Is it legal for the family court commissioner to tell the petitioner (mother) to take her claim for 50 percent of an ungraduated adult child’s medical expenses back to the judge in a de novo hearing because he did not rule on it in the findings? Isn’t the judge essentially giving legal advice to a party involved in a hearing?
I am not licensed to practice law in your state. Therefore, I cannot inform you as to the specific laws of your state and can only provide you with general information concerning procedure.
I cannot tell from your question whether you or the mother had counsel at the hearing where this happened. In my experience, commissioners (and even judges) will be a bit more liberal with what they say when one or both of the parties are unrepresented by attorneys.
In your case, I don’t believe the commissioner overstepped the bounds of their role. If I read it correctly, the commissioner seems to have been telling the mother that the commissioner was unable to issue a ruling on the issue of an ungraduated adult child’s medical expenses and, therefore, the mother needed to take it back to the judge for a ruling.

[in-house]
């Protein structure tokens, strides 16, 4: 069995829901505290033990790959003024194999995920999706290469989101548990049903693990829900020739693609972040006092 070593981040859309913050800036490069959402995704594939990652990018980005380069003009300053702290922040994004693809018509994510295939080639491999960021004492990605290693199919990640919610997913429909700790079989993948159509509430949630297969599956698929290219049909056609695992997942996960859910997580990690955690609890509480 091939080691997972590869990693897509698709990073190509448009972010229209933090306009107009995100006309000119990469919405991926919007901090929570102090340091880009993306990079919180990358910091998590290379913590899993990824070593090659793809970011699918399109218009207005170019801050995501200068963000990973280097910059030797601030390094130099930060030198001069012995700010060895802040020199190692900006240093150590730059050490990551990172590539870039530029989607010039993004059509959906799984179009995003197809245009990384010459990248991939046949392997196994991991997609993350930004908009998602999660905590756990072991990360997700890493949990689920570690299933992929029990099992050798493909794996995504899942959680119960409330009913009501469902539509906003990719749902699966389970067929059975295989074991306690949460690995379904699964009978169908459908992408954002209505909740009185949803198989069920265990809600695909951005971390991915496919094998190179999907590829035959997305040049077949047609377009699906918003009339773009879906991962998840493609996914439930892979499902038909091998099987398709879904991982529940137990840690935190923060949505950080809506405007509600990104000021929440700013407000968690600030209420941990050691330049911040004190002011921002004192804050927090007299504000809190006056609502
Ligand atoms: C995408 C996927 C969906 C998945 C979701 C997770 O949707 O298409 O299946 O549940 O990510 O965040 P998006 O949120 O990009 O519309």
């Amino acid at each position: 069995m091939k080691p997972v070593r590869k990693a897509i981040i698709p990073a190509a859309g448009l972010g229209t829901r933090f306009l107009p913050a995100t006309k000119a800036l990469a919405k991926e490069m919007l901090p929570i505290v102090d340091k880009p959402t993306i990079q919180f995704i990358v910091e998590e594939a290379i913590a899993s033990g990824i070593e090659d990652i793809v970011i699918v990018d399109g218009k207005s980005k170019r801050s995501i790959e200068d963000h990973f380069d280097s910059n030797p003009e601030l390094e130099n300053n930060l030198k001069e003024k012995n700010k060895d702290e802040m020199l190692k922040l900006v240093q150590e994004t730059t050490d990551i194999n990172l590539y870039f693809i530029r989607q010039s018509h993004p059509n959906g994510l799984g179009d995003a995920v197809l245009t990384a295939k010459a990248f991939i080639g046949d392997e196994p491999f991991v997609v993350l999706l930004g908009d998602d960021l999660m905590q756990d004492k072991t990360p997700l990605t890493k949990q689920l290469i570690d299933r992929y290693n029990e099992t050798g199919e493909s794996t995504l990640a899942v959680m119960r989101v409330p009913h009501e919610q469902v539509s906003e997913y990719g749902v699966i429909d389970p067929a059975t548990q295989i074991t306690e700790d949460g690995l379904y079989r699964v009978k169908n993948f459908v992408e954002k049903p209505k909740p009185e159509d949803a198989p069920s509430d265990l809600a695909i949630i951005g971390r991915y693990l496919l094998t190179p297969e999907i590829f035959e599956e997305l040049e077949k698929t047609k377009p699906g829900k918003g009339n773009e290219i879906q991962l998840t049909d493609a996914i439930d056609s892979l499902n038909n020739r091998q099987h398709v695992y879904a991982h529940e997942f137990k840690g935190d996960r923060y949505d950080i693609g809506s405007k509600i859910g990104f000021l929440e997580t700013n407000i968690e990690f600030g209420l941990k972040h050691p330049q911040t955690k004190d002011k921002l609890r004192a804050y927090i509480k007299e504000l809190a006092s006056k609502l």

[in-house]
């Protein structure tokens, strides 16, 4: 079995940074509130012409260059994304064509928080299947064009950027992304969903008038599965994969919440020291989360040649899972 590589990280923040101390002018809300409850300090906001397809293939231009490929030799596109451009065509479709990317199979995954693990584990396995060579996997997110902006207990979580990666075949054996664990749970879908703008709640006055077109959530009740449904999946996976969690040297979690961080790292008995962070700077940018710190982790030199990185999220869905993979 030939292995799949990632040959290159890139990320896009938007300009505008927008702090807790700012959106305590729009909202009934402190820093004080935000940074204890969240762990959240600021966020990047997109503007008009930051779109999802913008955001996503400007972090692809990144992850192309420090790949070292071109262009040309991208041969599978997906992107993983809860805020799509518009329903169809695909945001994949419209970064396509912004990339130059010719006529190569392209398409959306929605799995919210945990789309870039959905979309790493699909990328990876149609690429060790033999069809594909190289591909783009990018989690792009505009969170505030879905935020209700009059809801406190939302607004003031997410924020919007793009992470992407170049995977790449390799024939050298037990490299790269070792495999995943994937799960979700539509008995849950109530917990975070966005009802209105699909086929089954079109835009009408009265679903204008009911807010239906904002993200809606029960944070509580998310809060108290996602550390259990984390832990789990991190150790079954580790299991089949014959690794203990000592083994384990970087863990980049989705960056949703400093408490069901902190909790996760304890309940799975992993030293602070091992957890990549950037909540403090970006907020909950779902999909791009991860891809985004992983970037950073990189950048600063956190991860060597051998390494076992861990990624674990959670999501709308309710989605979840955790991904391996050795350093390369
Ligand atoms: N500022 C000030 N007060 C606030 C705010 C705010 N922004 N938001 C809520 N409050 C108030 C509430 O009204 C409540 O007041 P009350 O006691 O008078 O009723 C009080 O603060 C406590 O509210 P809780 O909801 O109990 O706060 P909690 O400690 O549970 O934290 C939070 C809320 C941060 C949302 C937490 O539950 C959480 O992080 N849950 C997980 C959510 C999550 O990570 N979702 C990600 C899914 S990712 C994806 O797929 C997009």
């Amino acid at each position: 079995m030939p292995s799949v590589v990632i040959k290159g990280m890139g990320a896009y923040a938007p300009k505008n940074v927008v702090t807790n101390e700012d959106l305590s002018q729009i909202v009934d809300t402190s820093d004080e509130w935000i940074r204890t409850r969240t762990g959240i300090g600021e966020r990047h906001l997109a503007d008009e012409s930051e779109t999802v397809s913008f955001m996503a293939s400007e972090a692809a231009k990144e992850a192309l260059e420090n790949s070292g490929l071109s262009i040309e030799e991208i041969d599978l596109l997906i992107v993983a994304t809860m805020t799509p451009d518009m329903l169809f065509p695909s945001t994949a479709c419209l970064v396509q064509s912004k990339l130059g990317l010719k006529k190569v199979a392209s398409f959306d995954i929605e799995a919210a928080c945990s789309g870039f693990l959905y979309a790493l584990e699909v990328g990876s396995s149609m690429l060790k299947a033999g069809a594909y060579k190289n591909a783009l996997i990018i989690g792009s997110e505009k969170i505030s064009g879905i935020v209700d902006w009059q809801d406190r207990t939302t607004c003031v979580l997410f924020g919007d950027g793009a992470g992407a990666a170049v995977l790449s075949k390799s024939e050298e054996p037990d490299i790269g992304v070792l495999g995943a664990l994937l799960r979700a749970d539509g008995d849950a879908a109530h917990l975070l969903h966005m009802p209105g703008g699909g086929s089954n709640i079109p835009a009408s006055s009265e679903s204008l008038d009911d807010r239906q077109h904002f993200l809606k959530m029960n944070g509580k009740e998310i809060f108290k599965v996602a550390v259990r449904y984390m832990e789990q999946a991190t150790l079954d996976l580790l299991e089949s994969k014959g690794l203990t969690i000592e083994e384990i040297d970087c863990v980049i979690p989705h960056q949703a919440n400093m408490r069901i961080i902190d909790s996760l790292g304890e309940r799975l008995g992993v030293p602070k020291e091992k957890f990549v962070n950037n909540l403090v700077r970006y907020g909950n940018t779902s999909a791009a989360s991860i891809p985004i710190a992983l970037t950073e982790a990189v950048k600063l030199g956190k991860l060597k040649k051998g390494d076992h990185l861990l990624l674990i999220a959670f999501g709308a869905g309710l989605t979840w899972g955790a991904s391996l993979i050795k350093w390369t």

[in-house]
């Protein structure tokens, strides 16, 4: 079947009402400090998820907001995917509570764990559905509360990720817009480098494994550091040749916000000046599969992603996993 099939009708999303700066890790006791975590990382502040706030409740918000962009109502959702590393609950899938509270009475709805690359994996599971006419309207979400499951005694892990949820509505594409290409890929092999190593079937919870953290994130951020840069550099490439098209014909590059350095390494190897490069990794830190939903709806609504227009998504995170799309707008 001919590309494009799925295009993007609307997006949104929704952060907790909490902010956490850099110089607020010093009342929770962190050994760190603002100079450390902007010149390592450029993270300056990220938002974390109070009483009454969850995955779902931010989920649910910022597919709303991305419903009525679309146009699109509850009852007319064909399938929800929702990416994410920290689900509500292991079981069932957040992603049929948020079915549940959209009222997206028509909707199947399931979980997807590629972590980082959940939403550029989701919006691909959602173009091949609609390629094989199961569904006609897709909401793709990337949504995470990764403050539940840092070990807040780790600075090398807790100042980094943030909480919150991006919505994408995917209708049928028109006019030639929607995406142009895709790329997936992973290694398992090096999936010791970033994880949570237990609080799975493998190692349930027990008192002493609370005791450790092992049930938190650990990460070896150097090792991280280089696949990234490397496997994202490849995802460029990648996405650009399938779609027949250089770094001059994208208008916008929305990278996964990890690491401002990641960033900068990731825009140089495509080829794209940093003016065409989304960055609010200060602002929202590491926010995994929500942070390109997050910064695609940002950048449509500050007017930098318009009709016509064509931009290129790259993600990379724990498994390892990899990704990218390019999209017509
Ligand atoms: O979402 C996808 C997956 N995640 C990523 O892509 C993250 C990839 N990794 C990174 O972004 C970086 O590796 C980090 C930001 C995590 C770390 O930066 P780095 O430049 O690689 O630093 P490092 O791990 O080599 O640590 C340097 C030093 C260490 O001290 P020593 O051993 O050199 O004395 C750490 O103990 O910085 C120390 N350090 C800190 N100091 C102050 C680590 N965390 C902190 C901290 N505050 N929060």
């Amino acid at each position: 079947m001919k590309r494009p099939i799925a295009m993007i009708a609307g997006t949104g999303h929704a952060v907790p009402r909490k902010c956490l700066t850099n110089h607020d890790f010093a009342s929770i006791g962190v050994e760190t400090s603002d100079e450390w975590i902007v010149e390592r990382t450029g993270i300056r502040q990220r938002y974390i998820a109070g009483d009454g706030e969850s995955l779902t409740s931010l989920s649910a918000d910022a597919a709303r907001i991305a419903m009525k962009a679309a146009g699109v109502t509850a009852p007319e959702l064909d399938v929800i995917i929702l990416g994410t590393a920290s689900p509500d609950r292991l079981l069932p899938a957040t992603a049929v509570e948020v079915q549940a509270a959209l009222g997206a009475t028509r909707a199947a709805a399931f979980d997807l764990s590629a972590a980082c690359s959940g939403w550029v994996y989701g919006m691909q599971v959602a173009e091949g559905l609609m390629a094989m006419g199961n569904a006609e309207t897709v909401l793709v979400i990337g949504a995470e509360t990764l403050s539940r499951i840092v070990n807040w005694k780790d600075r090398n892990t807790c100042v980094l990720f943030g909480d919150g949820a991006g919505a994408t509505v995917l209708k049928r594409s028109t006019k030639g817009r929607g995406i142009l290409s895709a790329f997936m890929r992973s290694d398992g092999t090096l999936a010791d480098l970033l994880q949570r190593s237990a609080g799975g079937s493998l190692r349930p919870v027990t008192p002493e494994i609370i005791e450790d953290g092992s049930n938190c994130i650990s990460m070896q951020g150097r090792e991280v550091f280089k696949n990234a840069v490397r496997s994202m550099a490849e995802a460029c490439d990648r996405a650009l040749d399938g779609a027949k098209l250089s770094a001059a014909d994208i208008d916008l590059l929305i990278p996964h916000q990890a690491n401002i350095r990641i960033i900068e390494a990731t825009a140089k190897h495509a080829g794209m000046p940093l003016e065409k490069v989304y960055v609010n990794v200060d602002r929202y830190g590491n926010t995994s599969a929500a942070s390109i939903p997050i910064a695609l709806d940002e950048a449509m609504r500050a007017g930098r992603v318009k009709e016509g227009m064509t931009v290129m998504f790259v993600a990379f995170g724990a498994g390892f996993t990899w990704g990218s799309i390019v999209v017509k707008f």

The commissioner does not appear to have indicated what the judge might do/say or how he/she might rule on the issue.
Commissioners do not have the same authority that judges do. Therefore, they have to be careful and be sure that they are working within the bounds of the judge’s previous order if there is already one.
Because the commissioner doesn’t seem to have indicated how to get the matter back in front of the judge and what kind of evidence to present to the judge, I don’t believe they went beyond what their role allows them to do.
Remember, I am unable to provide you with anything more than general procedure tips, so please consult a domestic litigation attorney in your area to obtain specific advice as to the laws in your state and how they impact your circumstances.